In order to properly understand the theoretical basis of simulation and tax-veiling, these concepts must be handled carefully along the lines of the provision in Article 3 of the Tax Procedure Law. The said provision, in essence, theoretically addresses both tax dodging, i.e. tax-veiling actions (indirect cheating), and tax/financial simulation (direct cheating). In tax-veiling, the economic result is left out of the scope of taxation through a different legal appellation; the law is sought to be circumvented in this way, with a solely tax-related motive. Therefore, the elements of the act resulting in tax-veiling may be set forth as an economic result, legal form, abuse of legal form and will to abuse legal form. If the utilization of a legal form can be said to be artificial, irregular, contrary to the ordinary progression of affairs, discordant, complex, confusing, or illogical, then a finding of abuse can be made.

In tax-veiling, the form of the actual event is altered with intent to circumvent tax, although the result of the actual event is not changed. There never are two separate acts (in the form of apparent act and covert act) in tax-veiling; the apparent legal form is desired by the parties, it is valid in civil law, but it does not correspond with the economic context of the actual event. Therefore, in terms of "actuality" stipulated in Article 3B of the Tax Procedure Law, in tax-veiling the "legal actuality" (legal form) does not correspond to the "economic actuality" (economic context).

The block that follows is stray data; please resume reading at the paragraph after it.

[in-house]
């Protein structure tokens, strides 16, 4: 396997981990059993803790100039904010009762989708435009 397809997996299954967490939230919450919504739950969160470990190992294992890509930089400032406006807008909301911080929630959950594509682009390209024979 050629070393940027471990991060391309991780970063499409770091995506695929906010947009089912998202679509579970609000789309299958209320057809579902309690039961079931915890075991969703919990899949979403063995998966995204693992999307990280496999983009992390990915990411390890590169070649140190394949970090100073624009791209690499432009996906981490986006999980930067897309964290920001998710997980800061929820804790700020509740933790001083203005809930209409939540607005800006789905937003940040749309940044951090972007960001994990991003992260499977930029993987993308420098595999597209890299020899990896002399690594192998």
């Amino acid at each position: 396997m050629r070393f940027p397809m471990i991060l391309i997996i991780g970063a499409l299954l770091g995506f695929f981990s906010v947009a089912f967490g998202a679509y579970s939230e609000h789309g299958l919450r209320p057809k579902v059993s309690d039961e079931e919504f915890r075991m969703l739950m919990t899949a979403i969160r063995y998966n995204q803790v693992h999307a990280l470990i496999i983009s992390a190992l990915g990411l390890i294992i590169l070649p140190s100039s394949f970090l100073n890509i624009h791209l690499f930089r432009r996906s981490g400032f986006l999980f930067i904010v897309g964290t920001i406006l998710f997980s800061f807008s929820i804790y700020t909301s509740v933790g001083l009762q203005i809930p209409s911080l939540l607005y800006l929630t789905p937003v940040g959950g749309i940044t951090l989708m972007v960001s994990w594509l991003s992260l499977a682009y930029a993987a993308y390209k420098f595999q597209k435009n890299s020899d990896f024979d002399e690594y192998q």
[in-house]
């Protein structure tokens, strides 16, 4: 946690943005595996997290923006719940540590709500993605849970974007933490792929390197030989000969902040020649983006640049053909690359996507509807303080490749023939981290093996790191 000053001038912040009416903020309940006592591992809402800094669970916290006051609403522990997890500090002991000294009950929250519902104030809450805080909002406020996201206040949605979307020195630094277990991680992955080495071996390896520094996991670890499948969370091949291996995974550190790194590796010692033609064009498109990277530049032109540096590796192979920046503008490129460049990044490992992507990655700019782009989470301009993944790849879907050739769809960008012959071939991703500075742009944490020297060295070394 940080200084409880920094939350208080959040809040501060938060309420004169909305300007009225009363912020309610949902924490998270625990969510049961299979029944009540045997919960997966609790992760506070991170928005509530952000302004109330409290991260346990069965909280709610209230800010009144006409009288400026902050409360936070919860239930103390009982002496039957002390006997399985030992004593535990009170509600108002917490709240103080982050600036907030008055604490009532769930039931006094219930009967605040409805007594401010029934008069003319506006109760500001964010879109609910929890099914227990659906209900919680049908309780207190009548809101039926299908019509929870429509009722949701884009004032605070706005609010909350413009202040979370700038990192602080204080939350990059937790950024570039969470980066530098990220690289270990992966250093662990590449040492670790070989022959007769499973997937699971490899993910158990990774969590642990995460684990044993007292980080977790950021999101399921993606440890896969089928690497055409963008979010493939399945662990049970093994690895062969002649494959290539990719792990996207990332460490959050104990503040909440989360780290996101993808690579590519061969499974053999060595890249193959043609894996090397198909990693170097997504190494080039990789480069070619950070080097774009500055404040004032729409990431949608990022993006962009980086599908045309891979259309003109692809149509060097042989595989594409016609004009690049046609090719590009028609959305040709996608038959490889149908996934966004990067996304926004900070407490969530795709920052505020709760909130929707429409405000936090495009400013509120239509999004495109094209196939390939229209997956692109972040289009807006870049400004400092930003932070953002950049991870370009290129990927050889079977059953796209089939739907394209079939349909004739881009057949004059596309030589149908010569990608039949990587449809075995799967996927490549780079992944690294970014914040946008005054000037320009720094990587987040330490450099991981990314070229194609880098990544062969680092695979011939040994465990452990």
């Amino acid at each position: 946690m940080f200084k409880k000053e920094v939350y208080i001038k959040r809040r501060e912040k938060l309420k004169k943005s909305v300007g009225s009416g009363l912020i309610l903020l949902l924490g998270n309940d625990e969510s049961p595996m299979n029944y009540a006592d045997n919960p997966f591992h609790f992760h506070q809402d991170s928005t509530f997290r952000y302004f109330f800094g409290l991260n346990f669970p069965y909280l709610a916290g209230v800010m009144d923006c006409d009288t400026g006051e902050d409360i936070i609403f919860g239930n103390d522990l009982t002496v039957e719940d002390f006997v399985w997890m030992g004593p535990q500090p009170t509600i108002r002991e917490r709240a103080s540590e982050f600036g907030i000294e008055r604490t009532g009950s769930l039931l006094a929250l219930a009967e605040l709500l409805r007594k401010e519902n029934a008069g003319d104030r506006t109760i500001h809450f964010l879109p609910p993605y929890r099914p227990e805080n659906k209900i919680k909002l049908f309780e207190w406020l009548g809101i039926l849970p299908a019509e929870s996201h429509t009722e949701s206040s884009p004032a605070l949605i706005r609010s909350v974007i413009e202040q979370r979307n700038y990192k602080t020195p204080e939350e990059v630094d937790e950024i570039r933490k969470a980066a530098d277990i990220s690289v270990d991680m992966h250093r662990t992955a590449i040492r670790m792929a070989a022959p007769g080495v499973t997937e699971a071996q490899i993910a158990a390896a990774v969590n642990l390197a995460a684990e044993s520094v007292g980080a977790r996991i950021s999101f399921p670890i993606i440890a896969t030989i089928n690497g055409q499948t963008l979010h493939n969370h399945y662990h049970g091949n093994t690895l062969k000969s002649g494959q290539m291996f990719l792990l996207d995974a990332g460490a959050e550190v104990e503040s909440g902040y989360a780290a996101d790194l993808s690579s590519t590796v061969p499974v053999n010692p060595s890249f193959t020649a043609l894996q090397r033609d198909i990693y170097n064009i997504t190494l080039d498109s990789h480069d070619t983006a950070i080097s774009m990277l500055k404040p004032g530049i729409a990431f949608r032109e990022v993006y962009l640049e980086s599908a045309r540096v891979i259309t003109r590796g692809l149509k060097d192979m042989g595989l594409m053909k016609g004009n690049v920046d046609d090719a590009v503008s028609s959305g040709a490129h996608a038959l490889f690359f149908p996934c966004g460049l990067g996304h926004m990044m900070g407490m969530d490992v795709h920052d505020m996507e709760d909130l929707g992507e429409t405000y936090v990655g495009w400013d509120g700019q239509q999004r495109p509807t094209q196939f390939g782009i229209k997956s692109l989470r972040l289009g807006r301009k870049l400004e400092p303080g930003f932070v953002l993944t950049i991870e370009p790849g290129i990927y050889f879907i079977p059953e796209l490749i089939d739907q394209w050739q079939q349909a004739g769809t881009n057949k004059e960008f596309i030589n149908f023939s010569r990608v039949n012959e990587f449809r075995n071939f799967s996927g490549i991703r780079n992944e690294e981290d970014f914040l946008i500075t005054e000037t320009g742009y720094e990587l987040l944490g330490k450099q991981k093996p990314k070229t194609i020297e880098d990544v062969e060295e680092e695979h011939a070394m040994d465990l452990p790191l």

On the other hand, in tax/financial simulation, there are two acts, namely the apparent act and the actual act. The covert act, which is hidden under the apparent act, is the act of which the parties desire the economic results, and this act is directly subject to tax according to the tax laws. In tax simulation, the act which the taxpayers do not want to perform but perform nonetheless as cover is invalid, while the actual act which the taxpayers desire to perform and perform according to the conditions of validity is valid. Therefore, in terms of "actuality" stipulated in Article 3B of the Tax Procedure Law, simulation of the "legal appearance" does not correspond to the "legal actuality".

IV. Conclusion

"The primacy of matter against form principle", whose theoretical foundations and development in Turkish Law has been briefly touched upon above, is an important tax law principle which is controversial still and will be so in the future. We would like to point out that it is essential in the practice of this principle (whether or not the absence of the principle would cause a problem should also be debated), that the rule of law be respected, that the constitutional principles regarding taxation be not violated (especially the legality rule), and the issue be addressed within the practice of wilful conformity with tax and democratic governance.

The content of this article is intended to provide a general guide to the subject matter. Specialist advice should be sought about your specific circumstances.

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Zeki Gündüz